After I posted a somewhat whiny blog last week about my inability to write best sellers, one of my readers asked, reasonably enough, "You make a decent living, don't you?"
The answer to that is "Yes and no." And you never know which it's going to be. Here's how it works: Once a manuscript, or a viable idea, is accepted by a traditional publisher, negotiations begin, sometimes through an agent (and I have a terrific one). The publisher makes an offer of an advance--money to be paid up front against future earnings, which are anybody's guess, based on a percentage of the cover price, known in the trade as a royalty. (There's nothing ROYAL about it, in my experience. How did they come up with that term?)
Typically, a book might be priced at $17 and the percentage might be 10%; the royalty on each book would be $1.70. The more copies sold, the higher the percentage; sell 10,000 copies and the royalty might go up to 15%, or $2.55 each. The publisher makes a guess on how many copies are likely to sell. Let's say they hope to sell 5000 copies in the first year after publication; in that case, they'll offer an advance of $8500. You (or your agent) try to bargain for more. Maybe somebody will want to make the book into a movie! (Fat chance, but it does occasionally happen.) Eventually the writer and the publisher arrive at a figure, and a contract is signed. Often half the advance arrives a few weeks or months after signing; the second half arrives after the manuscript has been accepted for publication, a process that can take months of revisions and rewrites. You've been working on this book for over a year. The agent, if you have one, takes a percentage--usually around 15%. You put your check in the bank but you can't run out and spend it all, because you'll eventually have to pay income tax on it.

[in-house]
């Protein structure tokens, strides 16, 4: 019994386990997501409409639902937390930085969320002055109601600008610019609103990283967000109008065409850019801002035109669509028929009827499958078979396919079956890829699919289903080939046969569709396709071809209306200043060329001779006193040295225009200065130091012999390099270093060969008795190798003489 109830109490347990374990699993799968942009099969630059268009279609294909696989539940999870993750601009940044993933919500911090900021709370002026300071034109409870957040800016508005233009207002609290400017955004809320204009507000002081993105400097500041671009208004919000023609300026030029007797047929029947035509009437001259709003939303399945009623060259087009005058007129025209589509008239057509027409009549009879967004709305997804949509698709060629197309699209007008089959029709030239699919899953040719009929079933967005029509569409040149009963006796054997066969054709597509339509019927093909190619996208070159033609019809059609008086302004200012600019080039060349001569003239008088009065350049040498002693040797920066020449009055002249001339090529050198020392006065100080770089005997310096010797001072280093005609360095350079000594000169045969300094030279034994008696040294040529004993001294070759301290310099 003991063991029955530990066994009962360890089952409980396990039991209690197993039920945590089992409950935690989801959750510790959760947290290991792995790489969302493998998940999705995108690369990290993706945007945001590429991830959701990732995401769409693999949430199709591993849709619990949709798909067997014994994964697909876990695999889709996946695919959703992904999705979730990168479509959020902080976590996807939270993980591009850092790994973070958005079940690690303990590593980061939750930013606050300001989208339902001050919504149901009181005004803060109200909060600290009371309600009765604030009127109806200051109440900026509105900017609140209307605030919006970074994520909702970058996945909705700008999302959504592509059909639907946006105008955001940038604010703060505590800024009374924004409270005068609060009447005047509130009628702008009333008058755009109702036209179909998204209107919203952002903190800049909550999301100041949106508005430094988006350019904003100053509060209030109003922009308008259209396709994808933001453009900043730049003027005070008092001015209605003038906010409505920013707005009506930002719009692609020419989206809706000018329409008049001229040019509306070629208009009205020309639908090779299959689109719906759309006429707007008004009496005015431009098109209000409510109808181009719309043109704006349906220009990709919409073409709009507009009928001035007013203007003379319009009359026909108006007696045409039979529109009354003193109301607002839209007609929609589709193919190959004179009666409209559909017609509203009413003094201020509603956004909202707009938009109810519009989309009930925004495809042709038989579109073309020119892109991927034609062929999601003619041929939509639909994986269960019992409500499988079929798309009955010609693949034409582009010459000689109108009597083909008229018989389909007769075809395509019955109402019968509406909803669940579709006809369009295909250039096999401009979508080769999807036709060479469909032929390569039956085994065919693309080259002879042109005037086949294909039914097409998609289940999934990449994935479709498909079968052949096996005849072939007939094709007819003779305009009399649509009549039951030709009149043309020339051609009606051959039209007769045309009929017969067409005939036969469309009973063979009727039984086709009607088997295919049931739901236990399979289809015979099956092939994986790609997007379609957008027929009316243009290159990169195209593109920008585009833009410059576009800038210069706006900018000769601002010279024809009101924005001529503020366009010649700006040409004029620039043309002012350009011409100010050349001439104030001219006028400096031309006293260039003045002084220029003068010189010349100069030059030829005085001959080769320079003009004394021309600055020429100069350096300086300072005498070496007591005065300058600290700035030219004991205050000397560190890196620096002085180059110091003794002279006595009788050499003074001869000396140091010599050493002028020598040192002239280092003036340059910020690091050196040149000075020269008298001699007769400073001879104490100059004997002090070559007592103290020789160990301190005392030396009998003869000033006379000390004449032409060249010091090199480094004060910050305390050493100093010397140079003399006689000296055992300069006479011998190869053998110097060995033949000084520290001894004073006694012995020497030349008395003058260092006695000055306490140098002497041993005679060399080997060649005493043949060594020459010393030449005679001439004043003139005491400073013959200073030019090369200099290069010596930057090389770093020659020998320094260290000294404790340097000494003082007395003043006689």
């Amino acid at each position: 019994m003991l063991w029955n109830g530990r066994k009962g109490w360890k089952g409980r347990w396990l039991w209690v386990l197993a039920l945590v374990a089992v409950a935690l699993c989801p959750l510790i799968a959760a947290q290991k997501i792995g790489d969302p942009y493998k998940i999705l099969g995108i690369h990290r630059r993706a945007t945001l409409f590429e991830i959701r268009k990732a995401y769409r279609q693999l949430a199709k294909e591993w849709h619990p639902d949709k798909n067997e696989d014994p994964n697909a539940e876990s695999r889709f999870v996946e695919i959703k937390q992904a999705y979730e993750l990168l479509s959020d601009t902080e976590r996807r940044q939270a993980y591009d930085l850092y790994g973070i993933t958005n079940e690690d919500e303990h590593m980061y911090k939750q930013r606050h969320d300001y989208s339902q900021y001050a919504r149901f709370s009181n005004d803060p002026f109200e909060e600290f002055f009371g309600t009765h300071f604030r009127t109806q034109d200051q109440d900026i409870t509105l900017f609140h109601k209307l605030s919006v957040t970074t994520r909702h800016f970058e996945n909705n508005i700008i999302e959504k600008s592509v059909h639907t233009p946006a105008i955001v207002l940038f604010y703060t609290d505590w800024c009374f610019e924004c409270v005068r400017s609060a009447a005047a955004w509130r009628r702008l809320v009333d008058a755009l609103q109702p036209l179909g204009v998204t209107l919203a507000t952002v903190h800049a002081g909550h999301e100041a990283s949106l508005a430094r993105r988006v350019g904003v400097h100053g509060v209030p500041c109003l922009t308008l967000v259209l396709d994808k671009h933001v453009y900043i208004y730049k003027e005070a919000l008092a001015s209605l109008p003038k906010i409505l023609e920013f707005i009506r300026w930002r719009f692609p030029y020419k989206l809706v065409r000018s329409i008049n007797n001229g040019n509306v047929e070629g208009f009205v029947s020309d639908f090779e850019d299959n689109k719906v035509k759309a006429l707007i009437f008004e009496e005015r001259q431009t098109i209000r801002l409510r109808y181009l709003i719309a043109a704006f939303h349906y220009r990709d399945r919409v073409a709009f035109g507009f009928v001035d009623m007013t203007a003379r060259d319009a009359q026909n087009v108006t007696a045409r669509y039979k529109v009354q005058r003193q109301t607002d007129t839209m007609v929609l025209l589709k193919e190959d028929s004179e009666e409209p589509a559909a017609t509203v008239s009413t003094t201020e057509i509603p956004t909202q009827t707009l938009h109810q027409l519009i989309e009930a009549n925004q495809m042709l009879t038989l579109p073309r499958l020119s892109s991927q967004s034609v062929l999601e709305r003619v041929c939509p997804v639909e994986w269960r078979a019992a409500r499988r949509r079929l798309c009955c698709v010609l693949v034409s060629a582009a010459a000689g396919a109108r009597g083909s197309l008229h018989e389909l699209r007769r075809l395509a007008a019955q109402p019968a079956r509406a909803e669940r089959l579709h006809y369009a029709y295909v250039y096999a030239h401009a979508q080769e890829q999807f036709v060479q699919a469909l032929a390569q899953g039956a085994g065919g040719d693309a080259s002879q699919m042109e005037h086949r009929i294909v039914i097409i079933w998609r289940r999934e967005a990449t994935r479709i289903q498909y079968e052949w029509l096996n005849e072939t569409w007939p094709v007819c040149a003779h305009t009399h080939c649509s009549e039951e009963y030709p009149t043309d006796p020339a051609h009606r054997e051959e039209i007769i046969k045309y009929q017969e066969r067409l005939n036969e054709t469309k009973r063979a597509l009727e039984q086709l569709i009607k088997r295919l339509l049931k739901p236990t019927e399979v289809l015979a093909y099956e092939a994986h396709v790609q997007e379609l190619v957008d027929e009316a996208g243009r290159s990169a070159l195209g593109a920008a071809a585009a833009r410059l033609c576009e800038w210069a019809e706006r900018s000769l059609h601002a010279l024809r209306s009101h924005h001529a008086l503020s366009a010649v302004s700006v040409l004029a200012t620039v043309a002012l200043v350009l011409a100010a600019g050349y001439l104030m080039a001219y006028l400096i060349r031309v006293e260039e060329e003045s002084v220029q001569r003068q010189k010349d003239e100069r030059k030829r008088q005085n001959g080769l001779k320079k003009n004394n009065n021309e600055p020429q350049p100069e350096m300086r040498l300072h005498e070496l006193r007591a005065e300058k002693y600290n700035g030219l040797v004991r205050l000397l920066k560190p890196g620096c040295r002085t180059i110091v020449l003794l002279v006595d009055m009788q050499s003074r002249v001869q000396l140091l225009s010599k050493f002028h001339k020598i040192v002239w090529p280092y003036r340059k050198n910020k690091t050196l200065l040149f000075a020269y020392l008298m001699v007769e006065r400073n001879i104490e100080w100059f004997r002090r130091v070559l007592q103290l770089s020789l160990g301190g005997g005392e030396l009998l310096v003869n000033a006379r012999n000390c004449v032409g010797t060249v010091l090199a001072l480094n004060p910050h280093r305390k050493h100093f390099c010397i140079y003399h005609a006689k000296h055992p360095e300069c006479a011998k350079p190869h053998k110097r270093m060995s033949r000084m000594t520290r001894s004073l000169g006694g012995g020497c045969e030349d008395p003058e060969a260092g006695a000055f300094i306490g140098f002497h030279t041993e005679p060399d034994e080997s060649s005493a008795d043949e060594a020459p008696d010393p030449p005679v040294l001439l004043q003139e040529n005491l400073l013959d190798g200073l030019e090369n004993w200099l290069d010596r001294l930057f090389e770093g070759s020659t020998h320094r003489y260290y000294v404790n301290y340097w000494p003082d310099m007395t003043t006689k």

At last the book is in print and in bookstores. Most publishers calculate royalties twice a year, Dec 31 and June 30, and make payment some four or five months later, sending a report to your agent, if you have one. If your book comes out in January, the report covers sales to the end of June, and you get that report sometime in October or November. But guess what! Records show that only 2000 copies have been sold; you've earned $3400, but since you've already collected an $8500, you get no money this time around. Six months later, you learn that another 2000 copies have been sold, but there have been some returns, and the agent had some expenses sending copies to foreign publishers, and your earnings are only around $3000. Still no money due.
Meanwhile, you're working on another book. You're convinced this one will do better. The publisher isn't sure. They hedge their bets. They offer only $7500 this time. They wonder if maybe you shouldn't try something different. (Vampires? Paranormal? Dystopia?)
The good news is that books often stay in print and sell for years. Only a few days ago I got a statement from a major publisher for a book published more than thirty years ago. The royalty statement says "no money due." In fact, it seems that I now owe the publisher 47 cents. But I'm not discouraged. I'll be getting a few more statements in the next month or so. Then I can answer the question, "You make a decent living, don't you?"